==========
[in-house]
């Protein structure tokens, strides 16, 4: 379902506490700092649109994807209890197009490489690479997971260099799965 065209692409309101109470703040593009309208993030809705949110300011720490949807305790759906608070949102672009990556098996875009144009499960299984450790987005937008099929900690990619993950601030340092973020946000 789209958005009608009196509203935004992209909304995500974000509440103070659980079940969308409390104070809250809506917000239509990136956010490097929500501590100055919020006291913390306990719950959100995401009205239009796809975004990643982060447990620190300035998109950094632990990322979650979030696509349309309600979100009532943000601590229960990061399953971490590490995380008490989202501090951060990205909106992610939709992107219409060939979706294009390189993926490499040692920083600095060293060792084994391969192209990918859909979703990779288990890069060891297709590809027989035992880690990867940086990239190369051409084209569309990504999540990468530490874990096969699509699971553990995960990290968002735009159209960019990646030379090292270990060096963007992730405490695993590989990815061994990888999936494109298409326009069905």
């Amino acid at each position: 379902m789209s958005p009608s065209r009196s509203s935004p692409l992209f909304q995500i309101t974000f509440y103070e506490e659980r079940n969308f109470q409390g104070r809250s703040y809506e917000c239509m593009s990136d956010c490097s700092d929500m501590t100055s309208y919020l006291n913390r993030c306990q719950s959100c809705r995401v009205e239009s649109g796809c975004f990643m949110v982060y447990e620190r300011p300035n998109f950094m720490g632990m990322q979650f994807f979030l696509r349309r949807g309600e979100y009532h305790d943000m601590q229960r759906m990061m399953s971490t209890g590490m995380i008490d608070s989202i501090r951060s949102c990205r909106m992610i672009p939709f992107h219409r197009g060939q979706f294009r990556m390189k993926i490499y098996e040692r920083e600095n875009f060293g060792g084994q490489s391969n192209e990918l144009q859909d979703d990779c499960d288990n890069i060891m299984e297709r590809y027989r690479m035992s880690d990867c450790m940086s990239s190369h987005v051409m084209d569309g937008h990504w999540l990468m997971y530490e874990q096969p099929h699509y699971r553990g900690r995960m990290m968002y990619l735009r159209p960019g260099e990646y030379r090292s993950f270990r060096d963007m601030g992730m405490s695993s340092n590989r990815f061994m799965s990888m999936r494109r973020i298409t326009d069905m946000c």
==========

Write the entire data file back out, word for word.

[in-house]
């Protein structure tokens, strides 16, 4: 379902506490700092649109994807209890197009490489690479997971260099799965 065209692409309101109470703040593009309208993030809705949110300011720490949807305790759906608070949102672009990556098996875009144009499960299984450790987005937008099929900690990619993950601030340092973020946000 789209958005009608009196509203935004992209909304995500974000509440103070659980079940969308409390104070809250809506917000239509990136956010490097929500501590100055919020006291913390306990719950959100995401009205239009796809975004990643982060447990620190300035998109950094632990990322979650979030696509349309309600979100009532943000601590229960990061399953971490590490995380008490989202501090951060990205909106992610939709992107219409060939979706294009390189993926490499040692920083600095060293060792084994391969192209990918859909979703990779288990890069060891297709590809027989035992880690990867940086990239190369051409084209569309990504999540990468530490874990096969699509699971553990995960990290968002735009159209960019990646030379090292270990060096963007992730405490695993590989990815061994990888999936494109298409326009069905």
């Amino acid at each position: 379902m789209s958005p009608s065209r009196s509203s935004p692409l992209f909304q995500i309101t974000f509440y103070e506490e659980r079940n969308f109470q409390g104070r809250s703040y809506e917000c239509m593009s990136d956010c490097s700092d929500m501590t100055s309208y919020l006291n913390r993030c306990q719950s959100c809705r995401v009205e239009s649109g796809c975004f990643m949110v982060y447990e620190r300011p300035n998109f950094m720490g632990m990322q979650f994807f979030l696509r349309r949807g309600e979100y009532h305790d943000m601590q229960r759906m990061m399953s971490t209890g590490m995380i008490d608070s989202i501090r951060s949102c990205r909106m992610i672009p939709f992107h219409r197009g060939q979706f294009r990556m390189k993926i490499y098996e040692r920083e600095n875009f060293g060792g084994q490489s391969n192209e990918l144009q859909d979703d990779c499960d288990n890069i060891m299984e297709r590809y027989r690479m035992s880690d990867c450790m940086s990239s190369h987005v051409m084209d569309g937008h990504w999540l990468m997971y530490e874990q096969p099929h699509y699971r553990g900690r995960m990290m968002y990619l735009r159209p960019g260099e990646y030379r090292s993950f270990r060096d963007m601030g992730m405490s695993s340092n590989r990815f061994m799965s990888m999936r494109r973020i298409t326009d069905m946000c």